mike.swain.DeleteThis@verizon.net (Michael Swain) wrote in
> I'm looking to buy a folding touring kayak, and after much research I
> narrowed my choices down to the Feathercraft Kahuna. I took one for a
> test drive recently and liked the way it tracked, even for a
> relatively short boat (14' 9"). The biggest complaint about it I've
> heard is that it's difficult to assemble. It takes about 2-hours when
> you first try it, which goes down to 30-minutes after some practice
> and several bruised knuckles. Some also say that it slows down in
> rough water, although that's probably true of any folding kayak. Does
> anyone else agree with this assessment?
> My main concern is its durability. Has anyone owned a Feathercraft
> Kahuna or K-Light (its immediate ancestor) for two years or more? How
> has it held up under heavy use? Is there any special maintenance that
> needs to be done to keep them working? Any help is appreciated.
I work in a paddling shop where we sell the Feathercraft Kayuna. I think
that it is a great boat. Feathercraft has done a great job in both their
design and use of materials. You are right that it can be difficult to
put together the first time as there are lots of parts and there is a
specific order to how it is put together. If you jump in and think "I
know what I am doing, this goes this way..." without following the
instructions, you will put a peice together and at the end have a left
over piece making you take it apart so that it can fit into the boat.
It does come with quite an extesive book and a video showing you how to
put it together. The first time for me took 1.5 hours but try number
three took me 35 min. Not to bad for just pulling out of the trunk of my
The material that they use for the decking and hull is great. It is very
strong and abrasion resistent. Long term use it will take some wear but
it is expected. If you do get a hole in the boat for what ever reason,
there is an emerg patch kit to get you back home. They also have an
amazing long term care and repair facility at the factotry and will
easily patch or repair any part. Since it comes apart, you just send the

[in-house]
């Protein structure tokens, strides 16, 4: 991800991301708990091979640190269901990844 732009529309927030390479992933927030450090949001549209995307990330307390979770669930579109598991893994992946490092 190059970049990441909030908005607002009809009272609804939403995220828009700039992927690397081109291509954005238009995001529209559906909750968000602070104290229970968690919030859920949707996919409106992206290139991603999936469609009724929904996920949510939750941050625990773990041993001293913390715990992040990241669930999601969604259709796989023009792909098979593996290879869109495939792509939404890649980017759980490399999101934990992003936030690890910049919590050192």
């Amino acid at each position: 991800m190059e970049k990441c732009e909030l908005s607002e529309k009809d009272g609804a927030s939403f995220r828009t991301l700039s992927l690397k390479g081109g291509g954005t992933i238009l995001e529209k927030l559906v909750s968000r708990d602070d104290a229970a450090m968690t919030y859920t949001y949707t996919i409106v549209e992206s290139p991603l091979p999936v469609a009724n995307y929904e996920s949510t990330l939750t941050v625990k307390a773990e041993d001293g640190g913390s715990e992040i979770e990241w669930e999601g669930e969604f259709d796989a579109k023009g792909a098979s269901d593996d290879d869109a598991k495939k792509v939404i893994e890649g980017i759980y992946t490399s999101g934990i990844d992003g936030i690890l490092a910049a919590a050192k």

part needing repair saving shipping, etc.
As far as the boat slowing down in rough water, I am not sure. Comparing
it to a glass boat, it will be slower just because of the loser material
along the hull compared to glass. I have paddled it several times on day
trips in different types of weather and though it was slower, it wasn't
a huge difference. Folding boats are designed for compactness. There
will always be a trade off for that. You can adjust the tension of the
hull and the internal sponsons help tighten things up quite a bit as
If you are paddling in a really rocky area, you might want to look into
getting the reienforced skid plates as an add on option. It will really
extend the life of the hull in the high aprasion areas. Also, be
carefull in the assembly process to keep sand out of your boat. It can
be murder on the poles. The poles fit together the same as a tent and
there isn't a lot of tolerance in the design and the fit together really
snug under the best conditions, a little grain of sand in there can make
Like anything else, the more you take care of it, the more it will take
care of you. Regular cleaning after each trip (if you are in salt water)
will go a long way and make sure that the skin is completly dry before
packing away when you get home. Also, keep them out of the sun when not
in use. Those three little tips will make the last a long time.
Everything is replaceable, things will wear out over time so you can get
the part and you are back in business.
Since I work at paddling shop, you can take them with a grain of salt
but I think that they are great boats.
David H. Johnston
Toronto, Ontario >> Stay informed about: Feathercraft Kahuna Kayak